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How Many Calories Are in My Resplendent Rainbow Snow Cone?

I refuse to believe that a dash of syrup can corrupt all of that refreshing and calorically harmless ice

Perhaps because the guy who drove an ice cream truck around my childhood neighborhood sold snow cones that tasted like cigarettes, I’ve never been the biggest fan of colorful, sweetened ice packed into a little paper cone. That said, I understand the appeal. Not only are snow cones one of the few dairy-free frozen treats available, but they’re not terribly unhealthy, either. But are they healthy in any real way?

Let’s take a look. 

How Many Calories in a Snow Cone By the Numbers

According to Rio Syrup, one of the leading providers of snow cone syrup and supplies, the typical snow cone is six ounces of ice, topped with one ounce of syrup. Here’s how those ingredients shake down calorically. 

The Ice: The good news is that ice, which makes up the lion’s share of your snow cone, has zero calories. Some go so far as to argue ice has negative calories because your body burns energy to melt it, but the bad news is that the spare calories you burn by eating ice aren’t going to make up for the next ingredient.

The Syrup: Whether your snow cone is pre-packaged or made on-site, its flavor is derived entirely from syrup that’s arguably more sugar than water. The primary ingredients of Rio’s snow cone syrup, for instance, are “mixture of high fructose corn syrup and granulated sugar.” This is why just one ounce of Rio’s syrup is 70 calories

Assuming your snow cone is made with no more than a single ounce of that syrup, your snow cone is clocking in at 70 calories. If your friendly snow cone assembler tops you off with another ounce, add on another 70 calories. And these aren’t just any calories — these are calories that come from pure, unadulterated sugar. Per the American Heart Association, adult women should consume no more than 100 calories from sugar a day, and adult men should consume no more than 150. 

You’re still better off, though, with a snow cone than almost everything else in that ice cream truck. For example, you’d need to eat about two snow cones to reach the total calories of an ice cream sandwich (180) and four snow cones to reach the caloric intake of an ice cream cone (290). You’re even better off with a snow cone than you are with one of those weird SpongeBob popsicle things (100 calories).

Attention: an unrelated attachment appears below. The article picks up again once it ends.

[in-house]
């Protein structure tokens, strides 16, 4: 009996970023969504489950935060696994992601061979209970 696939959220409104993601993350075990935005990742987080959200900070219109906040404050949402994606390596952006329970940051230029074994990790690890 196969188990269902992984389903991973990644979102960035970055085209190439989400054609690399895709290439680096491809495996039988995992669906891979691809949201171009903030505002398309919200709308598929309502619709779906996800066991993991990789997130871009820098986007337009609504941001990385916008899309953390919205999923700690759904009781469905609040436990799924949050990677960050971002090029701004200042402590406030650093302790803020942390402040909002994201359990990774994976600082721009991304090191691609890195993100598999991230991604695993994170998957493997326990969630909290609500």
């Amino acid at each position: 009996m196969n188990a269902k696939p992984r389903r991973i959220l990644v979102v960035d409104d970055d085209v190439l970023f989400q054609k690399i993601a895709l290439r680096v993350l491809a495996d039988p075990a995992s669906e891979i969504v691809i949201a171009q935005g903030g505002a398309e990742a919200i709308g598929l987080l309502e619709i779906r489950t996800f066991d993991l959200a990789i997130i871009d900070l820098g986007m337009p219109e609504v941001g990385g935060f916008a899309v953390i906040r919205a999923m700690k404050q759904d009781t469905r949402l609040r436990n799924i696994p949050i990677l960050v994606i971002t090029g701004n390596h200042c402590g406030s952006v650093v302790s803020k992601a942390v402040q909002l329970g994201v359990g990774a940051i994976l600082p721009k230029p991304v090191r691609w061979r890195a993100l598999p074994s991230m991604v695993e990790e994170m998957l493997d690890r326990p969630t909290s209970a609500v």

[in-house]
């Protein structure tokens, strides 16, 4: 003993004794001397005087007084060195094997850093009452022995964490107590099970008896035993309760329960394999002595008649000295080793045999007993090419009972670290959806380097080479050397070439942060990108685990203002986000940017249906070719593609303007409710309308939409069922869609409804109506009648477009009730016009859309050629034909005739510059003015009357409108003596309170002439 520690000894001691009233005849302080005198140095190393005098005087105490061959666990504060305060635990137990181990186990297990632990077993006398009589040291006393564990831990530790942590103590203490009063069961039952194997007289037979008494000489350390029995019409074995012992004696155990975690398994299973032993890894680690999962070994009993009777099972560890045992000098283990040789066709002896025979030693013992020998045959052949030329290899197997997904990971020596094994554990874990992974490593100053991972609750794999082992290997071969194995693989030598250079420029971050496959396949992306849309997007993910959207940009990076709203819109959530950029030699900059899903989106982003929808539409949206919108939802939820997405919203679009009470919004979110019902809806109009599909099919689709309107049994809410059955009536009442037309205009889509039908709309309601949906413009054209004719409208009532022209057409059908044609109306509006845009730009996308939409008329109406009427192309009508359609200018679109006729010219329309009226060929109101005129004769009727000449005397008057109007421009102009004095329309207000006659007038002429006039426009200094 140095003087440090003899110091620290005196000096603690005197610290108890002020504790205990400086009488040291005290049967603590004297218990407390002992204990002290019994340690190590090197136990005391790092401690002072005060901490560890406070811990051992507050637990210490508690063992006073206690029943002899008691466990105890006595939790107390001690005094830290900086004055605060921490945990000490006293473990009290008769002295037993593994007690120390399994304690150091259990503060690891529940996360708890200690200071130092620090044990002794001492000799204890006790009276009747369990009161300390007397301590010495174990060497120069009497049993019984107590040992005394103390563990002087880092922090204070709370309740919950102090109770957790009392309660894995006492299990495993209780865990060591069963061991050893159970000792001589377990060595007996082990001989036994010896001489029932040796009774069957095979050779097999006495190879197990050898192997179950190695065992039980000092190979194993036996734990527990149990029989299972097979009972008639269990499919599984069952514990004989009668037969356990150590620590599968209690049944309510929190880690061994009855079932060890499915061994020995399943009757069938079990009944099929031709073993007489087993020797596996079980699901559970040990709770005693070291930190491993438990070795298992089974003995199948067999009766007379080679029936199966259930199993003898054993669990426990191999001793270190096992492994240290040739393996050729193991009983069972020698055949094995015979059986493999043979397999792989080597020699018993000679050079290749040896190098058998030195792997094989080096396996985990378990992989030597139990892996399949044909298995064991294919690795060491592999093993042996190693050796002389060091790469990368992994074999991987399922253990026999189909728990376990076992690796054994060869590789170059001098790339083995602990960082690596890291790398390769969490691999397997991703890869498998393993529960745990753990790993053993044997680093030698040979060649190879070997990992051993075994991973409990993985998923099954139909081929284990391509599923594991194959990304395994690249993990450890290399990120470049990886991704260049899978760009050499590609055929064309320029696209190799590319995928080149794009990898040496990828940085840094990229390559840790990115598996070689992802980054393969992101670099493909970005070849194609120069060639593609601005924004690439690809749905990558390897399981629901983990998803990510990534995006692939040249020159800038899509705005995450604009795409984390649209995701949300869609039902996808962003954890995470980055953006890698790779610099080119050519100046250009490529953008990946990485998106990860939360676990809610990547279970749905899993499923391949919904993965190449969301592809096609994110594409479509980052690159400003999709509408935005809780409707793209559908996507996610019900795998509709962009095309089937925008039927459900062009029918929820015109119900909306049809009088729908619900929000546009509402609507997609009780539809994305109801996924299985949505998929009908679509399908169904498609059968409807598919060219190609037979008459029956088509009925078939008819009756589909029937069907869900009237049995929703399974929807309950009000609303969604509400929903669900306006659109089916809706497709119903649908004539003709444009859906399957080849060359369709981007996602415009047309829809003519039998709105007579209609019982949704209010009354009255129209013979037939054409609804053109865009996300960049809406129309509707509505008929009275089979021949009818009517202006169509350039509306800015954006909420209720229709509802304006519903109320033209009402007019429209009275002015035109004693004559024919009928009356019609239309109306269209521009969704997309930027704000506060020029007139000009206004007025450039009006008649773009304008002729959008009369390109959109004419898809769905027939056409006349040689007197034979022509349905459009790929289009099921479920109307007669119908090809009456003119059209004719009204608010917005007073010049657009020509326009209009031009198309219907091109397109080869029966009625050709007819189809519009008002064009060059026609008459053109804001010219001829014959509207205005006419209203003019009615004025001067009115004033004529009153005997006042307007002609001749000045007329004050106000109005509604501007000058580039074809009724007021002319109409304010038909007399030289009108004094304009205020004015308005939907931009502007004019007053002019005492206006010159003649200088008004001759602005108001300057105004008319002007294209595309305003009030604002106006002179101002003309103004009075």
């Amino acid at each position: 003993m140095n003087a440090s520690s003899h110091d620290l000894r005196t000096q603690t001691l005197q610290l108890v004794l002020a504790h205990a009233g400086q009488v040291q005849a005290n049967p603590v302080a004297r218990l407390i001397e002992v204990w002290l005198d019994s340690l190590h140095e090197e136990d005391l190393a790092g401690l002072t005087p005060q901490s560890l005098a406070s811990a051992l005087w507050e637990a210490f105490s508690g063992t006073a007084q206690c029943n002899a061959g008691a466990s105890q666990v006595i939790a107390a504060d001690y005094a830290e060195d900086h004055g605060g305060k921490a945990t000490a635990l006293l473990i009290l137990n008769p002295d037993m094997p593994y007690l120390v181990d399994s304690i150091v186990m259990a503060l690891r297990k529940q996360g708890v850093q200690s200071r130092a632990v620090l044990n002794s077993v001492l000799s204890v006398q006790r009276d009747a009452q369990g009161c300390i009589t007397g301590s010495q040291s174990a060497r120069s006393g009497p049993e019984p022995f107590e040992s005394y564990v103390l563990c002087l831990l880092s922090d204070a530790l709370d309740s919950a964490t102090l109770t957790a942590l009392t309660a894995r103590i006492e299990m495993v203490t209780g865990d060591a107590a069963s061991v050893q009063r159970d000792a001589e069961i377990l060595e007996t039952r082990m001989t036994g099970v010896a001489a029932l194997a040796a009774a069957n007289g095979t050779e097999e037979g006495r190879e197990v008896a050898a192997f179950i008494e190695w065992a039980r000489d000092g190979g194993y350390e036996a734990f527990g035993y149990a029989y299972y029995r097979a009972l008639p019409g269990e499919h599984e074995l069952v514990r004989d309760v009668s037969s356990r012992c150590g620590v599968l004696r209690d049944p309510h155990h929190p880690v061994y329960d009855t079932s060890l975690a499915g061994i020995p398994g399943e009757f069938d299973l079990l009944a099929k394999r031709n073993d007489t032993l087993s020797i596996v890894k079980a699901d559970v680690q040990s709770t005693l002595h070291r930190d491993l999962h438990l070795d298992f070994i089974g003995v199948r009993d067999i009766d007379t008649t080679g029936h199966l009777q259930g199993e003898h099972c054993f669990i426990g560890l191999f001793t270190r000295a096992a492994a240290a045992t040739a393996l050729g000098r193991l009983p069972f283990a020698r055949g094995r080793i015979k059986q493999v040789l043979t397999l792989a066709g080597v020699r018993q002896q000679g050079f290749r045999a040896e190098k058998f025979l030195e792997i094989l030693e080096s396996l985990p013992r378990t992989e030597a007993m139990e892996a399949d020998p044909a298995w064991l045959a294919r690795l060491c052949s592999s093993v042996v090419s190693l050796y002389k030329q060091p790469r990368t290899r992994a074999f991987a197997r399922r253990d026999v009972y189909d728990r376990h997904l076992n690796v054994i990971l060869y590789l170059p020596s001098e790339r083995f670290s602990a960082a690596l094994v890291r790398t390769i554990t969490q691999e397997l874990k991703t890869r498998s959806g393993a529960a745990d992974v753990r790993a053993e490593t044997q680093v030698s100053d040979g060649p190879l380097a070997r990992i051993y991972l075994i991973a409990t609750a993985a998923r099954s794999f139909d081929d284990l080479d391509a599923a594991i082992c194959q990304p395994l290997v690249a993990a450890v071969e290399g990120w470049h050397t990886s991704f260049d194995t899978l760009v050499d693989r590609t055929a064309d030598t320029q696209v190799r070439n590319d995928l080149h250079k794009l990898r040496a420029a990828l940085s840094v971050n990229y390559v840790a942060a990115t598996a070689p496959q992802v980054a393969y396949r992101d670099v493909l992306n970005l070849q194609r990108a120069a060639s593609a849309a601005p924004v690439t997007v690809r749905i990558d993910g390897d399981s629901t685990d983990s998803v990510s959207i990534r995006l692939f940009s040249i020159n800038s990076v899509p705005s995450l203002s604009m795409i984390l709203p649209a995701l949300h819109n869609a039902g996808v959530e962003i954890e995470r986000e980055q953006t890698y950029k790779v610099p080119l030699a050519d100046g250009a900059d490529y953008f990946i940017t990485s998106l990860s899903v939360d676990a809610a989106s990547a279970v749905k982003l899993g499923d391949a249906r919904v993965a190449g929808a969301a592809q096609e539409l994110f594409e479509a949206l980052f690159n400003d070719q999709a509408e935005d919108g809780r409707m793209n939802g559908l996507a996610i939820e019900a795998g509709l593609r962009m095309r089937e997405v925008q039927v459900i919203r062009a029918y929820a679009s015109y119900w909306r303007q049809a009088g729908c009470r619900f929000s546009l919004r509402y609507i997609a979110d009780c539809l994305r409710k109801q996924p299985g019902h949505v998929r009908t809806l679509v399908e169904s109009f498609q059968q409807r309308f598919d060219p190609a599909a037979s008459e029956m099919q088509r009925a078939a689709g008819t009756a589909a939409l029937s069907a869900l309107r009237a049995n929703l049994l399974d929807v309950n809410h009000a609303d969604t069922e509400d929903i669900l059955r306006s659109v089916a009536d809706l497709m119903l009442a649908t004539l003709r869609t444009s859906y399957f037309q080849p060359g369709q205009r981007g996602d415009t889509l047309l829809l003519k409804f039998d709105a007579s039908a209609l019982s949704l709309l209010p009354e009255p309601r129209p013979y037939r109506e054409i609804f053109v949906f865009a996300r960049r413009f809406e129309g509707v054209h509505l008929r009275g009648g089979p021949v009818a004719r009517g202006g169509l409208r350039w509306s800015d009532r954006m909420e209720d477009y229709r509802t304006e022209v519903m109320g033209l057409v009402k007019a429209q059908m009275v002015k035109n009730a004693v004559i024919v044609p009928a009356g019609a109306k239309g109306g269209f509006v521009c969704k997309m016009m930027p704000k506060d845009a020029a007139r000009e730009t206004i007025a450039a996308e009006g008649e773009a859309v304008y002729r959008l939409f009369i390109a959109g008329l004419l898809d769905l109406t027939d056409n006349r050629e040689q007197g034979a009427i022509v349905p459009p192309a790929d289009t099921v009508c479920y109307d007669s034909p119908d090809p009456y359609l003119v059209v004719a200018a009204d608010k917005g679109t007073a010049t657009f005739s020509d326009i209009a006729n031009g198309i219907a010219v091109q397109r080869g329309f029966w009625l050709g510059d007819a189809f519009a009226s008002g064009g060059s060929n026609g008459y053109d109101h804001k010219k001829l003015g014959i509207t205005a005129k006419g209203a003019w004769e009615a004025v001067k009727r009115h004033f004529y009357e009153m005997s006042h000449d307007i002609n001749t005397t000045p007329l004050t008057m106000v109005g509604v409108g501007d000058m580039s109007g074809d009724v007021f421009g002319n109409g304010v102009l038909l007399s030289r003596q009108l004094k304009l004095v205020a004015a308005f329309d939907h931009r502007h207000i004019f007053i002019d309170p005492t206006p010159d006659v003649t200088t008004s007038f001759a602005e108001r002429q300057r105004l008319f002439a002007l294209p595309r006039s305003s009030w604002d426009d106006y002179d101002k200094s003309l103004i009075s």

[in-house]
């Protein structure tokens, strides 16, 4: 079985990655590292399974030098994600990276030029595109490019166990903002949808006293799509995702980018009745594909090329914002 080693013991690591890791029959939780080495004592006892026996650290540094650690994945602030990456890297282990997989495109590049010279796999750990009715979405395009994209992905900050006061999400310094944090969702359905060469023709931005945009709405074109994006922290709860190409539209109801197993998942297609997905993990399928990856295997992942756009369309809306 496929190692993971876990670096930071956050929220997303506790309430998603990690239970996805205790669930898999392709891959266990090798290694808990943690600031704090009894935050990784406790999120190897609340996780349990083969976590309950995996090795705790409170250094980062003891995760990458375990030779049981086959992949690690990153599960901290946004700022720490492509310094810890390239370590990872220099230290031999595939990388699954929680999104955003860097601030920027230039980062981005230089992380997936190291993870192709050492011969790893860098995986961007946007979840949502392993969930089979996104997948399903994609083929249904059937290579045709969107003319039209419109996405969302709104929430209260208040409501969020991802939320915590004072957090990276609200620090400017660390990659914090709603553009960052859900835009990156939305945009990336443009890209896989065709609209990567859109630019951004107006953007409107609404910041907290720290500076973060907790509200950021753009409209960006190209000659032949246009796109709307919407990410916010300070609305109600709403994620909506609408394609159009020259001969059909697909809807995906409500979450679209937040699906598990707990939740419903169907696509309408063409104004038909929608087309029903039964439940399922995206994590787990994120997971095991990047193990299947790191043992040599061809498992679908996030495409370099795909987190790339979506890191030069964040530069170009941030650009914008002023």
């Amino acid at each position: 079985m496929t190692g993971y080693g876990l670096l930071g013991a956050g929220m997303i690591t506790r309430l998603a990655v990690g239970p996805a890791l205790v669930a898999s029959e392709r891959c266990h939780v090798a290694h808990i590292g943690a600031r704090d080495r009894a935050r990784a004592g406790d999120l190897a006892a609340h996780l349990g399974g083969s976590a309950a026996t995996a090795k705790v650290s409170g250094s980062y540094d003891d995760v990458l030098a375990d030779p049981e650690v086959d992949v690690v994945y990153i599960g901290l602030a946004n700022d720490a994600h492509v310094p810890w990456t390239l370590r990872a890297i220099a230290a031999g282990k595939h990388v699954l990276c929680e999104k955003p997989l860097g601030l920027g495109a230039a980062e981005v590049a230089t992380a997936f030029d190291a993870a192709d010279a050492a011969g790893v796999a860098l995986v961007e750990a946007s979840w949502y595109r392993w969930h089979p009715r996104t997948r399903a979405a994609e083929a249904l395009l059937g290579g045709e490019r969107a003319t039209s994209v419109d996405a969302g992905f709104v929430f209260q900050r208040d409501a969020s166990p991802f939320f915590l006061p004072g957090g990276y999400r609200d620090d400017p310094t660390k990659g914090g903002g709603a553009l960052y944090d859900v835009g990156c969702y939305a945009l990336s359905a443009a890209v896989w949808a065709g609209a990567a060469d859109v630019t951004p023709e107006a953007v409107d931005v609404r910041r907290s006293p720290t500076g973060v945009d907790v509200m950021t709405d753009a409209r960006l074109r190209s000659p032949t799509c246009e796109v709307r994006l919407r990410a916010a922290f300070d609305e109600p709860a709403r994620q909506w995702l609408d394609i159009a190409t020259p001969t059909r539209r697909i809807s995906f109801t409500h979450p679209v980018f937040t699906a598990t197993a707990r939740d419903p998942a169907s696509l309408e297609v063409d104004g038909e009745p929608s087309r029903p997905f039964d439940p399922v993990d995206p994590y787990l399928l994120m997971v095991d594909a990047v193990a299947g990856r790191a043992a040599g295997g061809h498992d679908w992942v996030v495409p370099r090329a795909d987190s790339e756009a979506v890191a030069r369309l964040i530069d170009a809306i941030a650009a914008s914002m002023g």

Calories in Your Favorite Big Brand Snow Cones

Despite just being ice and sugar, not all snow cones are made the same. Here’s the caloric breakdown of the most popular snow cone producers: 

Sure, they’re completely devoid of any nutrition, but you can’t do much better than a sub-100 calorie frozen treat on a hot day. Just, you know, don’t eat the whole pack. 

How to Build a Low-Calorie Snow Cone

If you’re strictly against consuming nutrient-free calories from sugar but still want to slam a snow cone this summer, you’re in luck. There’s no shortage of sugar-free snow cone syrup at your disposal, not to mention a number of other more-natural ingredients you can substitute for a tasty snow cone. 

On her website, A Modern Homestead, Victoria Pruett outlines a simple three-step recipe for low-calorie snow cone syrup that uses sugar derived from fruit

Step 1: After deciding which fruit you want to use for flavors (Pruett uses strawberry, mango and kiwi), mash each into a sauce pan over medium heat. You can add sugar — or a more natural sweetener like honey, maple syrup or agave — if you want to up the syrup’s overall sweetness.

Step 2: While whisking, bring the ingredients to a simmer for five to ten minutes until they thicken into a syrup-like consistency. If it gets too thick, Pruett explains, you can add water. 

Step 3: Pour the syrup into a bowl (straining seeds, if needed), then place the bowl in the fridge for a few hours to cool. Once it’s chilled, pour the syrup into a squeeze bottle to easily dress your snow cornes. 

A natural, fruit-flavored snow cone is exactly the kind of refreshing summer treat the chain-smoking ice cream man motoring around my neighborhood would have hated. But then again, maybe he was just saving us from the empty calories.